Geo Week News

July 24, 2023

Powering disaster preparation with AI and geospatial data

How Gramener, in partnership with SEEDS and Microsoft, built a model for cyclone preparation using satellite imagery and other geospatial data.
View of water log street of Kalighat during cyclone Yaas on May 26,2021 in calcutta, india.
Saikat Paul | Shutterstock

Conversations around artificial intelligence have broken out of the technology world and into everyday life, with generative AI serving as the main focus in the mainstream. That said, AI of all kinds is seeing a boom in interest and investment, leading to better workflows across industries. Geospatial is no exception, as we covered in a recent report discussing AI’s impact on the industry. Those largely focused on areas like insurance and city planning, but the combination of geospatial data and artificial intelligence can have big impacts in ESG initiatives and other people-focused applications. 

Specifically, one area where we have seen a relatively recent application of AI and geospatial data is in disaster preparation and response in India, thanks to an AI model called Sunny Lives developed by Gramener in partnership with SEEDS and Microsoft. Sundeep Reddy Mallu is the head of Analytics and ESG with Gramener, and he recently took some time to speak with Geo Week News about the Sunny Lives model, how it works, and what is needed to continue this momentum.

Before getting to the model, though, it’s worth taking a second to talk about Mallu’s journey, as well as his title at Gramener. It’s a unique title that we don’t see very often, combining a highly technical field like analytics with one which is sometimes seen as more of a “soft science” in ESG. With the aforementioned explosion of AI, though, as well as the increasing motivation of companies to address ESG concerns – due both to those concerns increasing in scope as well as regulatory requirements – I suspect this kind of combination will only become more common.

As for Mallu, he acknowledged it’s not common but explained his path to the role. He notes that when he started with Gramener, the company had fewer than 50 employees, compared to the 250 employees today. As such, while he started on the data science side, “as the company grew,” Mallu told Geo Week News, “I started taking more responsibilities. I continued wearing my analytics hat, and also picked up the role for ESG. I grew along with the organization with more responsibility.”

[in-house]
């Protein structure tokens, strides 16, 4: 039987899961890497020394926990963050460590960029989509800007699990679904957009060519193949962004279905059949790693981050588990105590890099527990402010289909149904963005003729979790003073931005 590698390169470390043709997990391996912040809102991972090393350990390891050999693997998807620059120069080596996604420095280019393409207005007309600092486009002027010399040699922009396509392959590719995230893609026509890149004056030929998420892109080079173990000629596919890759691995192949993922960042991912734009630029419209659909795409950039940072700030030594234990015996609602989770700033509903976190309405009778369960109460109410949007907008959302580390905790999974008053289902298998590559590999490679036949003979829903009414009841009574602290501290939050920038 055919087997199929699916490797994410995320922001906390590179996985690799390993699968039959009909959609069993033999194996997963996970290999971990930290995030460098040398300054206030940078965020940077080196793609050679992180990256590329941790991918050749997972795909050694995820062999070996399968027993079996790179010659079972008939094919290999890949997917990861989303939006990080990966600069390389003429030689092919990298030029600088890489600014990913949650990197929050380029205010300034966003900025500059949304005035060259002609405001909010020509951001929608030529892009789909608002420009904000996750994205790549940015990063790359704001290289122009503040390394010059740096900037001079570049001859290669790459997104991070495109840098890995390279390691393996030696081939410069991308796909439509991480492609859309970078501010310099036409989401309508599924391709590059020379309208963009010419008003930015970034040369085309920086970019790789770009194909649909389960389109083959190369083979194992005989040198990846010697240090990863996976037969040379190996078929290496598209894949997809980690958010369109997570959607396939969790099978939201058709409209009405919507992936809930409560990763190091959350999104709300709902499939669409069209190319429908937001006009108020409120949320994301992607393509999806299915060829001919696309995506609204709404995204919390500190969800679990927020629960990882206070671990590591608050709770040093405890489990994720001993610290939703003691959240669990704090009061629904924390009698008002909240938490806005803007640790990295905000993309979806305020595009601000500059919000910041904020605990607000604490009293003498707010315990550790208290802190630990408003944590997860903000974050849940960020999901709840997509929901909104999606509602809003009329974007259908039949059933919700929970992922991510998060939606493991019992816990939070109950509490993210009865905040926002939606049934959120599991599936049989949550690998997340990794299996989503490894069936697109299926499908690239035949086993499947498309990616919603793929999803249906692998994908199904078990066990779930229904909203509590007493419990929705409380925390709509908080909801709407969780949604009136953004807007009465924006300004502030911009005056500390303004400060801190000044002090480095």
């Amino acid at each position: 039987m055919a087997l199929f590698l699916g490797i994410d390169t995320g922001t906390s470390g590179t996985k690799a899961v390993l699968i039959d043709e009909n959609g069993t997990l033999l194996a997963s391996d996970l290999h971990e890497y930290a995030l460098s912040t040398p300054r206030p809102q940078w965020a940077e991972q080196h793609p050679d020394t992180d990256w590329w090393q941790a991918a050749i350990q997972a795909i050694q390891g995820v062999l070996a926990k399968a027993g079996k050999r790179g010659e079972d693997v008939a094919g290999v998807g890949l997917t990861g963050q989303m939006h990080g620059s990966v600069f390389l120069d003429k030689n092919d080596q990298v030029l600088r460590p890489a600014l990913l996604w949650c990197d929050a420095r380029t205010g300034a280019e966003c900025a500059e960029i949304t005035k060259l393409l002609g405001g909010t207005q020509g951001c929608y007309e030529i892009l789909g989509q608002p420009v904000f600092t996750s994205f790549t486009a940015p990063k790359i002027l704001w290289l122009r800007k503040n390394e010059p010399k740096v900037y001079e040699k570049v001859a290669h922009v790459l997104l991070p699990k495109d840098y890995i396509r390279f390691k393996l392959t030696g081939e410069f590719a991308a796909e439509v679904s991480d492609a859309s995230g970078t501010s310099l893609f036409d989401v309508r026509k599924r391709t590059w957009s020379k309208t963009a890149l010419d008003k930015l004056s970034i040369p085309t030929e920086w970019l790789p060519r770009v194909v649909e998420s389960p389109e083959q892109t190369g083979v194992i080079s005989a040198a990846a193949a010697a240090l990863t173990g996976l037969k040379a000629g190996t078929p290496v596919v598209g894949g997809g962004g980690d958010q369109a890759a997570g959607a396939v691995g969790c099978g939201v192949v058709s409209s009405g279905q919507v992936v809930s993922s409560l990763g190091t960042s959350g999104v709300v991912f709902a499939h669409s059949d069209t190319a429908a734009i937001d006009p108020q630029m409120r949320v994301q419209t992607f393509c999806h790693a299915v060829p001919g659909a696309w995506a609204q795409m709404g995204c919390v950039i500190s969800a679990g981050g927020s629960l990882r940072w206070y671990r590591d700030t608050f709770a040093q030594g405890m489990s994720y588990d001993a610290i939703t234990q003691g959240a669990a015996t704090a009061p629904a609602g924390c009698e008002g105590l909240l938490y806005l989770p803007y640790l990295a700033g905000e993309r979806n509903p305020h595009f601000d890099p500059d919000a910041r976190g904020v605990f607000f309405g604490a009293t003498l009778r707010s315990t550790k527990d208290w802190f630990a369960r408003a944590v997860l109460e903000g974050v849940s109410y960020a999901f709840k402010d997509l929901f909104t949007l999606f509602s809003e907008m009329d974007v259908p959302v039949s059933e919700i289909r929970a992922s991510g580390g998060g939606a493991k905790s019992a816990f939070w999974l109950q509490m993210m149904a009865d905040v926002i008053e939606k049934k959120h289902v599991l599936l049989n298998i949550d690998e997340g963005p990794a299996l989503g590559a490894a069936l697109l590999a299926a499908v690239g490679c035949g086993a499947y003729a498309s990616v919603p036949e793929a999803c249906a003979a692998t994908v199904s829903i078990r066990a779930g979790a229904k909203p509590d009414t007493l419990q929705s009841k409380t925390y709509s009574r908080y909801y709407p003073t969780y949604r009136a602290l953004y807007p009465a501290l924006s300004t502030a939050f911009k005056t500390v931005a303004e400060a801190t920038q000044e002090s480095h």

Mallu also talked about his past in relation to Sunny Lives, which was developed by Gramener in partnership with SEEDS and Microsoft, focusing on preparing at-risk residents who could be impacted by cyclones in India. Mallu grew up in a farming community in a “drought-prone” area in the nation. In 2019, he noticed an abundance of rain fall, which he says caused him to “wake up to the realization of how bad things are getting” with respect to climate change. From that point, he, and by extension Gramener, began looking further into solutions to address those affected by more erratic climate events.

Kolkata, West Bengal, India, May 20, 2020: Severe cyclonic storm damage with broken electric pole with high voltage wire hanging dangerously at city residential area at Kolkata
Roop_Dey | Shutterstock

That brings us to the Sunny Lives model, which they started working on in 2020. Mallu said, “Every year, most of the state governments spend anywhere between 6,000 and 7,000 Indian rupees on disaster relief,” illustrating how much of a problem this is for the most populous nation in the world. SEEDS, meanwhile, is an Indian organization founded in 1994 which focuses on disaster relief efforts throughout the nation. They worked with Gramener to try and determine a preparation strategy to make these recovery efforts both more efficient and more cost-effective.